Recently, while in line at the grocery store, I saw an incredible tattoo. It was a black and white tattoo of an angel carrying someone. It was classical and breath-taking. It looked like it was carved out of marble. At the bottom of the image, there was a date which made me think it was a memorial of sorts. The guy wearing the tattoo looked a bit like you might imagine. This tattoo was only one of many which covered much of his arm. Ink wrapped around his other arm and a large beard protruded from his face. He was a big fellow and may be considered intimidating. Undaunted, I told the guy how amazing I thought his tattoo was. He thanked me and enthusiastically shared with me about the local artist who did it and where they work. It seems that every time I ask about a tattoo, people tell me where the shop is. Maybe you tattoo types can tell me what that is about. Curious. Foreshadowing? Anyway, what happened next was incredible. He told me it was for his son who died nine years ago. His vulnerability took me by surprise. Here we are, standing at the check-out line having a pretty profound moment. He followed it up, sharing how his son died carelessly, by making one, simple mistake. This man didn’t appear to be as old as me, and it was gut-wrenching. My eyes filled with tears as I thought about the pain he must be in and how I would feel if my son were to die so early. He went on to tell me that lately he’s been having trouble with memories of his boy. He knew God had a plan, but the memories come at weird times, wake him up, or disrupt his day. Wasn’t he supposed to be over this by now? His grief was palpable. I expressed my sympathy and told him that grieving is weird like that; we never know when it will show up. “Are you talking about this with anyone?” I asked. He said no. My heart broke. He was carrying this burden alone and obviously needed to share it. I turned to the cashier and asked for a piece of paper and a pen I could write with. I quickly jotted down my phone number, name, and mentioned that I was a priest. I locked eyes with him and told him that coffee, beer, or whatever was on me. If he ever needed to chat, call me. And just like that, two big, bearded men, in a line at a grocery store, connected because of story.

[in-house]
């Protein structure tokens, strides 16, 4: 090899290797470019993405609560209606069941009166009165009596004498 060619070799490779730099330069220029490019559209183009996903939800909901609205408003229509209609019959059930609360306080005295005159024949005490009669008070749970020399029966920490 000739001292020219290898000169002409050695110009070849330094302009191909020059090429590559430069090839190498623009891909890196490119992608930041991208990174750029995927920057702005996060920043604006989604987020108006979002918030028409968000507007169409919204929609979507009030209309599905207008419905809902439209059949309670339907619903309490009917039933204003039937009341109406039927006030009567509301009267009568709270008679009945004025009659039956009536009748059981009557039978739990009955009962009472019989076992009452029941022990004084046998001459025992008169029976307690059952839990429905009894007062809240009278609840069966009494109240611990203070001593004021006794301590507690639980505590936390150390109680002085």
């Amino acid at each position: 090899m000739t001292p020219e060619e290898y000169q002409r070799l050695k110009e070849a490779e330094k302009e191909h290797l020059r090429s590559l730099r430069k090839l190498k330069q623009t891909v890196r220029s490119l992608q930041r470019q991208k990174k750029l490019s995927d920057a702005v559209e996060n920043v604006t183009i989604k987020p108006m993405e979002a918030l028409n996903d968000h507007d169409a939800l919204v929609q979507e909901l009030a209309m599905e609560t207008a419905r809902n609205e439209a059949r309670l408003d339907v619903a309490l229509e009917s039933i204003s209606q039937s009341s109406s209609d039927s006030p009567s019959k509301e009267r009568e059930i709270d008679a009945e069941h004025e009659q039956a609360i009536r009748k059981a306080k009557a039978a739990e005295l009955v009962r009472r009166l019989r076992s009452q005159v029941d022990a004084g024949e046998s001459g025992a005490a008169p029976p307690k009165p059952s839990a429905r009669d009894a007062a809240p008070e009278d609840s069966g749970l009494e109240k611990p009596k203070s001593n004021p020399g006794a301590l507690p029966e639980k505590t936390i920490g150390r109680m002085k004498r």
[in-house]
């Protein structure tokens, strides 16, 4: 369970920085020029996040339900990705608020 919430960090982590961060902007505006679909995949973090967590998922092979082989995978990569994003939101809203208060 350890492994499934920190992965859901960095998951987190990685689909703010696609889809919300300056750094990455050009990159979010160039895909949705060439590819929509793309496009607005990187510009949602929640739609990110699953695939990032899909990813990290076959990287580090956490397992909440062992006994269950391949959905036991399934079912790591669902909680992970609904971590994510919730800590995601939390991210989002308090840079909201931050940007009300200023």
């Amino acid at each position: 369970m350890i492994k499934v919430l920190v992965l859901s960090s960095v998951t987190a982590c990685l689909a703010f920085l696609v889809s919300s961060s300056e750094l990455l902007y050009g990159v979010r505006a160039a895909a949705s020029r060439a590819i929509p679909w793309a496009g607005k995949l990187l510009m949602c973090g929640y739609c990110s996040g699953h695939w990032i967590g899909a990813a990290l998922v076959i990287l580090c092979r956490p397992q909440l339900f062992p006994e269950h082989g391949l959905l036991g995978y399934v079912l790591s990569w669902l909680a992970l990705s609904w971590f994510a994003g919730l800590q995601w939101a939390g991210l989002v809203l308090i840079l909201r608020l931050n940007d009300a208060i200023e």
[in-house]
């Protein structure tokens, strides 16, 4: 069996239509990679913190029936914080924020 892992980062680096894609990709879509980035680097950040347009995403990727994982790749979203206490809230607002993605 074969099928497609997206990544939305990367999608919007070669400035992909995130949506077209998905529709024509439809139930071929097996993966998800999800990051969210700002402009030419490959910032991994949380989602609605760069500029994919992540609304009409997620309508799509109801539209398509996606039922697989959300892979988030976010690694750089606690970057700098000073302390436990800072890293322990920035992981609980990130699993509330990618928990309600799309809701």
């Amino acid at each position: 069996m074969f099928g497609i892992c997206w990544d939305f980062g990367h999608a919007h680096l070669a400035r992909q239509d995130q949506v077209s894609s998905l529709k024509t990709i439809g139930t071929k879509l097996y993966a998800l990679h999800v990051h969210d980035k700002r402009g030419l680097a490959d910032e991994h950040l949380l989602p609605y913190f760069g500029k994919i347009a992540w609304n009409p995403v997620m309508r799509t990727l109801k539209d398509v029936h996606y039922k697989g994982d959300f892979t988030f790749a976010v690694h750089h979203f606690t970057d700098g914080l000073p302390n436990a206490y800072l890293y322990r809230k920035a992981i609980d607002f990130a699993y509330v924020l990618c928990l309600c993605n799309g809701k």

But he wasn’t just a guy at the grocery store. He wasn’t just a snapshot, and neither was his tattoo. He was and is a walking story. It is often quoted but important: “Be kind, for everyone you meet is fighting a hard battle.” (Rev. Dr. John Watson DD – Pen name, Ian Maclaren) His battle, in part, is dealing with the death of his son. His journey, his story, isn’t over yet. He is walking it out even as I type and you read.


He may never reach out to me. We may never see one another again, but for a brief and important moment, our stories converged. This crossing of paths is the stuff of life. We don’t converge because of pictures, social media, or any number of images. We connect because our stories connect. I don’t have a tattoo, but I like art. I have a son. We shop at the same store (at least we did that day) and that was sufficient to create convergence in our stories.


Every person you know or come into contact with has a story. They are on a journey, and we have a role to play. Will it be their champion? Will it be their encourager? Will it be the antagonist or their mentor? There is no way to know what role we will play, but one thing IS for sure. The more we share our stories, the more room we make for others to share theirs. When people share their stories, not just their pictures of vacations, selfies or delicious hamburgers, convergence happens. When people converge, if only for a little while, humanity is restored and beauty increases. We may even learn how to be civil toward one another.



How would you share your story with someone? What about the narrative you tell yourself? That particular story is critically important. Are you the hero? Are you the protagonist or the antagonist? You are more than a picture. You are a character on a journey that isn't defined solely by what has happened. You are defined by how you respond and how you will respond. Take some time today to share your story with your child, spouse, or friend. Maybe you could listen to theirs. Who knows what might happen. The thousand words that a picture speaks might lead to a little convergence. And that is a good thing.



P.S. My friend Vicki McDermitt led our weekly devotional time at Music Serving the Word Ministries. Vicki is an incredible singer, but more than that, she is a great person and story teller. She weaves story in with each jazz performance. Further, she helps bring support to Belarus through her leadership and concerts. Her devotional was on story and how important it is, which gave birth to this blog post. Big ups to you Vic.

© Bob Fabey